They found clinical work fulfilling, but both doctors wanted more. They began to do research in their spare time. They dragged wrecked cars into a back lot and became pioneers in auto safety. They invented the hydrocephalus shunt. Their mission was "to make the medicine of tomorrow better than the best we have today."
Their laboratories eventually evolved into Pasadena's Huntington Medical Research Institutes (HMRI).
When I met Dr. Shelden, he was in his mid-80s. He gave me a tour of some of his projects at HMRI. It was impressive.
When our son was diagnosed with cancer, I went back to HMRI. One of the researchers, Faye Eggerding, M.D., Ph.D, met with Andrew and took an interest in him and in his case.
Dr. Eggerding is a medical geneticist. She is board-certified in molecular genetics and cytogenetics. Her career has focused on molecular diagnostics, molecular biology and pathology. Dr. Eggerding has had faculty positions at universities and also did research at Perkin-Elmer Applied Biosystems, where she developed techniques for mutation screening in inherited disorders and acquired cancers. And now Dr. Eggerding has an interesting new RNA research project.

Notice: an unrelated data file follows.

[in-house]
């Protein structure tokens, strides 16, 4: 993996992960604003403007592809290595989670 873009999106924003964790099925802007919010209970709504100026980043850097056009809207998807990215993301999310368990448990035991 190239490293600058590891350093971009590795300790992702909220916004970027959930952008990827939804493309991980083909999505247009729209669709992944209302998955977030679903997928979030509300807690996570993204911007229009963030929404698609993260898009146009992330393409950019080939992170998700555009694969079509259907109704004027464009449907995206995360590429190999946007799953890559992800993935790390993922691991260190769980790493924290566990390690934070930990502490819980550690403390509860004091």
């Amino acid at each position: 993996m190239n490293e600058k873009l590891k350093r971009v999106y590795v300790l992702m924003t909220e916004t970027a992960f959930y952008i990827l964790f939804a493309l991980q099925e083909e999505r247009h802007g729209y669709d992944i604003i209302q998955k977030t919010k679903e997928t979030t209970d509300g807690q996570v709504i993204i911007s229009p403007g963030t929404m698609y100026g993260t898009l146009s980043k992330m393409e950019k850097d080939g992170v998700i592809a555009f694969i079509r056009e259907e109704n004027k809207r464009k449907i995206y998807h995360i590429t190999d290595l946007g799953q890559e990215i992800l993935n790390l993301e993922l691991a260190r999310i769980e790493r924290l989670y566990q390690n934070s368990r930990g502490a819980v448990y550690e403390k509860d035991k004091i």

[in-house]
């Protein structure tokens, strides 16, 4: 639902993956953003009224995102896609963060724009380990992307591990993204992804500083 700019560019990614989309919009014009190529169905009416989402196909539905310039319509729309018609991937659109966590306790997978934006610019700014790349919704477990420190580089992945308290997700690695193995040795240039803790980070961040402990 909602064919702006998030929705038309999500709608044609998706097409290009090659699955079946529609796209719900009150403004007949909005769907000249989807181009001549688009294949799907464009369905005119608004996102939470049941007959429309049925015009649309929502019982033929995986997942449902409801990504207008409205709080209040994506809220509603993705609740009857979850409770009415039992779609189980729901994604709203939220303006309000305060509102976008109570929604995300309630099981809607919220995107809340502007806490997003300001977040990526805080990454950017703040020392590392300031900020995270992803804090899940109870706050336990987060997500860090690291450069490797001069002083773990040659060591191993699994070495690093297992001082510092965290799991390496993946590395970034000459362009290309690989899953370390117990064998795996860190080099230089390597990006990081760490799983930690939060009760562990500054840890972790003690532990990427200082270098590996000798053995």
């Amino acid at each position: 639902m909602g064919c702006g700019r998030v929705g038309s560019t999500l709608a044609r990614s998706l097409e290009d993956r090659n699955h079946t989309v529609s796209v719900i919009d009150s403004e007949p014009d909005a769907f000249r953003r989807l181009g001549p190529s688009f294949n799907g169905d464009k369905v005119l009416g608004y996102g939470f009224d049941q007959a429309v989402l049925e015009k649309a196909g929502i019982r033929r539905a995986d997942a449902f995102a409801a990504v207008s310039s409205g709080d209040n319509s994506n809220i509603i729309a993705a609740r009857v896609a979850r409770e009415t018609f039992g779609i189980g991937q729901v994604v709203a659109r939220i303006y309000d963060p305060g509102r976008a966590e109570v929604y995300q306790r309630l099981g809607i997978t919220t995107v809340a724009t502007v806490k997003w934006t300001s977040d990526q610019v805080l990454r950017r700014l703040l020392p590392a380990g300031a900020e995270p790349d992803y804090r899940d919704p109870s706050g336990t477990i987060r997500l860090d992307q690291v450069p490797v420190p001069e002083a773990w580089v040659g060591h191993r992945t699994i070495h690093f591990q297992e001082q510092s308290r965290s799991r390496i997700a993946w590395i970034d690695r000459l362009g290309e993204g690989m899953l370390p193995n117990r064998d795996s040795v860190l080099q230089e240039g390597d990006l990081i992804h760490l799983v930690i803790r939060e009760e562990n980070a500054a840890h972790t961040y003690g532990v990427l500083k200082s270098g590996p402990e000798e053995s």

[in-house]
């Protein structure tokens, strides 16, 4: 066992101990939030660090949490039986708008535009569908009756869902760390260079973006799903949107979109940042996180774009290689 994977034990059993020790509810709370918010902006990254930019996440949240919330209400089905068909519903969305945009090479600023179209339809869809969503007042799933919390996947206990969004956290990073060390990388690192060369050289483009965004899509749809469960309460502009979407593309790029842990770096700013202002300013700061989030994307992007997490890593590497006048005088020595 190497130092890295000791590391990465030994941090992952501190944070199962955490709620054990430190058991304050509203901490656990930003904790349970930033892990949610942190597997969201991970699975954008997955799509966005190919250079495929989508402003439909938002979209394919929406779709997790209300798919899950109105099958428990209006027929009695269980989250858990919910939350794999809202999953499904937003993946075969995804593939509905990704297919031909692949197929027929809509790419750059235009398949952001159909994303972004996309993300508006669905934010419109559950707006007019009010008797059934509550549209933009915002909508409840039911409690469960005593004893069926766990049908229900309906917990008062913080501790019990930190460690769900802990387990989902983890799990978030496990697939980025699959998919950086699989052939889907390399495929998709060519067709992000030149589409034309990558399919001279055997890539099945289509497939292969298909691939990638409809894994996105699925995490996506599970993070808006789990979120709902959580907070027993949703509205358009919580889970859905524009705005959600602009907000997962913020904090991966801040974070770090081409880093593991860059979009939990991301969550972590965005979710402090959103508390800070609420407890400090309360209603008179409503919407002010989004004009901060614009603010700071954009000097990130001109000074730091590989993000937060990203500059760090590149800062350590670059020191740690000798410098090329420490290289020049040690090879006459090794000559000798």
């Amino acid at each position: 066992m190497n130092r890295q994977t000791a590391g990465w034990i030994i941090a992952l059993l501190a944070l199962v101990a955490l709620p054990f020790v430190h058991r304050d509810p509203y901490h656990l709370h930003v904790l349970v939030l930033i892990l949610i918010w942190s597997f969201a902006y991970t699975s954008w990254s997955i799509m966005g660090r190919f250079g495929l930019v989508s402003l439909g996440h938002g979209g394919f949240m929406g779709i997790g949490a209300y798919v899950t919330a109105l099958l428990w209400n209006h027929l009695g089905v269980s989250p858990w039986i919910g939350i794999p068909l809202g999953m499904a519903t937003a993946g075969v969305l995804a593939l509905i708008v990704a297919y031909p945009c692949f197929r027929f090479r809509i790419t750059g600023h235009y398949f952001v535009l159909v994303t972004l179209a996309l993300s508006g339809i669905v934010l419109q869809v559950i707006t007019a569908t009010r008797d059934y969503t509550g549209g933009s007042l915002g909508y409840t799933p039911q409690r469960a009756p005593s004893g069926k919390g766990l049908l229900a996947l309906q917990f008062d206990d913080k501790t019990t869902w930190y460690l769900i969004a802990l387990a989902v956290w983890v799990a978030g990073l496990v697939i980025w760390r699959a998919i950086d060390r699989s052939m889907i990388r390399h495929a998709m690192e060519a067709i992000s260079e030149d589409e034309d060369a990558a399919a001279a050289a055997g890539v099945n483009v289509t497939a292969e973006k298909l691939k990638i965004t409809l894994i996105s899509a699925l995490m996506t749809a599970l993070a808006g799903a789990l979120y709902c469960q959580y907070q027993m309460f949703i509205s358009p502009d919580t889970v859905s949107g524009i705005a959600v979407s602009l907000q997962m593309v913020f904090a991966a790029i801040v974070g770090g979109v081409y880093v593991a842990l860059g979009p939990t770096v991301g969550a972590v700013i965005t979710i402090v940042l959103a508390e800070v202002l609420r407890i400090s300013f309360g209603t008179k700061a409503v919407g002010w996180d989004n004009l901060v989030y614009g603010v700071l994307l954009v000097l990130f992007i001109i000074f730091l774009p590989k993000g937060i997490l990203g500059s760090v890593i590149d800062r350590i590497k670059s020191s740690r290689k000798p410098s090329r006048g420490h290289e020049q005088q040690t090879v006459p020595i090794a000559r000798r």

Last week, the organizing committee for the sixth 2nd LT. Andrew Torres Memorial Golf Tournament held a kick-off meeting to prepare for the May 16 tournament at the La Cañada Flintridge Country Club.
This year, the Torres tournament will fund Dr. Eggerding's new project.
We imagine a world without cancer, a world where people like Andrew, Flintridge Prep Coach Tom Fry and countless others run, laugh, play and live. What we have today is not good enough. We need cures.
Dr. Eggerding shares this dream.
ANITA SUSAN BRENNER is a longtime La Cañada Flintridge resident and an attorney with Law Offices of Torres and Brenner in Pasadena. E-mail her at firstname.lastname@example.org. For more information on the Torres Memorial Golf Tournament, call (626) 792 3175 or see http://www.andrewtorres.org.